Shiran, Haim. Interviews with the author, June 18, 2018; November 29, 2019. Tel Aviv.
Shohat, Ella. “Sephardim in Israel: Zionism from the Standpoint of Its Jewish Victims.” Social Text, no. 19/20 (1988): 1–35.
Silver, Christopher. “The Sounds of Nationalism: Music, Moroccanism, and the Making of Samy Elmaghribi.” International Journal of Middle East Studies 52, no. 1 (2020): 23–47.
Silver, Christopher Benno. “Jews, Music-Making, and the Twentieth Century Maghrib.” Ph.D., University of California, Los Angeles, 2017.
Silver, Christopher. “Listening to the Past: Music as a Source for the Study of North African Jews.” Hespéris-Tamuda LI (2) (2016): 243-255.
Silver, Chris, Personal e-mail communication with the author, August 8, 2020.
Silver, Chris. “Sonic Geniza: Finding Zohra El Fassia in Los Angeles.” Sephardic Los Angeles, 2020. http://www.sephardiclosangeles.org/portfolios/sonic-geniza/.
Silver, Chris “Zohra El Fassia – Ayli Ayli Hbibi Diali [Sides 1-2], Philips, c. End of 1954-1955.” .Gharamophone (blog), February 24, 2020. https://gharamophone.com/2020/02/24/zohra-el-fassia-ayli-ayli-habibi-diyali-sides-1-2-philips-c-end-of-1954-1955/.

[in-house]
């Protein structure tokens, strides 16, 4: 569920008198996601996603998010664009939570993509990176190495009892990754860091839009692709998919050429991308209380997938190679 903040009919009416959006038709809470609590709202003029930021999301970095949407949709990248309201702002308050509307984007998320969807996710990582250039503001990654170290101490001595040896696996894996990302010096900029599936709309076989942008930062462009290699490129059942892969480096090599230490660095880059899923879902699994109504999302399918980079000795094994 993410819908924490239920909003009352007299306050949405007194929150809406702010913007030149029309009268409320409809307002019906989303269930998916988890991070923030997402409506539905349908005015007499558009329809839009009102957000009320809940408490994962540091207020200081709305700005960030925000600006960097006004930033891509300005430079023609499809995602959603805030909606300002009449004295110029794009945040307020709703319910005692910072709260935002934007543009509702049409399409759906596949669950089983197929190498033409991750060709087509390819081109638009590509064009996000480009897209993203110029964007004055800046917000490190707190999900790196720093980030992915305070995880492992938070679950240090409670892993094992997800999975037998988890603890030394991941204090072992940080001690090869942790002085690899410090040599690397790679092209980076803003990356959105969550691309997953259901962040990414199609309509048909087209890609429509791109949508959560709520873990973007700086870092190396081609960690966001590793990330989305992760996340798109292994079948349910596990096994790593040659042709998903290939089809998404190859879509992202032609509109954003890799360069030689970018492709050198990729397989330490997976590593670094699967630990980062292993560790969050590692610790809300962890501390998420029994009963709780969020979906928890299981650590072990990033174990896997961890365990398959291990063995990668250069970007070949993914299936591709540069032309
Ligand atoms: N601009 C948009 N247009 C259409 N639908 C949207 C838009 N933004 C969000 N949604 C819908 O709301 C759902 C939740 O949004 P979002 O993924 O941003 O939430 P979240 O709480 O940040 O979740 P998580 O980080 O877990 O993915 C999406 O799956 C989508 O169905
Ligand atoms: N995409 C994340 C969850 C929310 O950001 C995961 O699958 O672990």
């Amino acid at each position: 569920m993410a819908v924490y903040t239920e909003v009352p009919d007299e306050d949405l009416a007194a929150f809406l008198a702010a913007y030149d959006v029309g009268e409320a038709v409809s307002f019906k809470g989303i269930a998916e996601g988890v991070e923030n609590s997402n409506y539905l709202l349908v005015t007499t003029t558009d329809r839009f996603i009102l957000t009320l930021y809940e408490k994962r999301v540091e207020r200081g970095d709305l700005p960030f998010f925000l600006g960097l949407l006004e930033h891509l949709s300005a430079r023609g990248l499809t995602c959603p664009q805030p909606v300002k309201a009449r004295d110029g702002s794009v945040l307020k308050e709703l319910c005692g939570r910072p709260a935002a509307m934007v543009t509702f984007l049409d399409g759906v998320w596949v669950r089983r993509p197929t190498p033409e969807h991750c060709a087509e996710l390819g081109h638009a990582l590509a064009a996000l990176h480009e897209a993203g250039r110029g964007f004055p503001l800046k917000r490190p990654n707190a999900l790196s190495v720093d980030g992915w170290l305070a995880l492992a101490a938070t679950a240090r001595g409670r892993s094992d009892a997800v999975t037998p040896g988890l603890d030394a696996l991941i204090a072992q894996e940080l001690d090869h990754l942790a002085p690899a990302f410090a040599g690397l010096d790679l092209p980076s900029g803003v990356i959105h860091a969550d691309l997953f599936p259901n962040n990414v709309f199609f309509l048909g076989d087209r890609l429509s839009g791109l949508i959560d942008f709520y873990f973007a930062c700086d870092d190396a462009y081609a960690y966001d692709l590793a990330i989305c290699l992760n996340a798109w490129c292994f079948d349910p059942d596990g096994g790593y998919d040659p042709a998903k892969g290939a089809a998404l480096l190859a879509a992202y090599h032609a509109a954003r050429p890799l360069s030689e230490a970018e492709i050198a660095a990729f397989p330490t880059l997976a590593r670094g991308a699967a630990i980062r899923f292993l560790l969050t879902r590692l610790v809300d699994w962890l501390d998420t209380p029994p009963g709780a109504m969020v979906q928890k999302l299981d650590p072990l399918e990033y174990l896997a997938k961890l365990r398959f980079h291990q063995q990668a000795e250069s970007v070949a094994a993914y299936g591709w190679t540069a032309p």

Silver, Chris. “Zohra El Fassia – Mayli Sadr Hnine – Pathé, c. 1956.” Gharamophone (blog), June 25, 2018. https://gharamophone.com/2018/06/25/zohra-el-fassia-mayli-sadr-hnine-pathe-c-1956/.
Silver, Chris. “Reinette l’Oranaise – Ya Biadi Ya Nas – Polyphon, c. 1934.” Gharamophone (blog), December 14, 2017. https://gharamophone.com/2017/12/14/reinette-loranaise-ya-biadi-ya-nas-polyphon-c-1934/.
Silver, Chris. “The Azoulays, Jewish Libyan Cassettes and Zohra El Fassia’s Great Granddaughter.” Jewish Maghrib Jukebox (blog), March 11, 2012. https://jewishmorocco.blogspot.com/2012/03/azoulays-jewish-libyan-cassettes-and.html.
Silver, Chris . “Ya Nas, Ya Nas – Zohra El Fassia Digitized.” Jewish Maghrib Jukebox (blog), June 22, 2011. https://jewishmorocco.blogspot.com/2011/06/ya-nas-ya-nas-zohra-el-fassia-digitized.html.
Silver, Chris. “Cheikha Zohra El Fassia.” Jewish Maghrib Jukebox (blog), August 4, 2009. https://jewishmorocco.blogspot.com/2009/08/cheikha-zohra-el-fassia.html.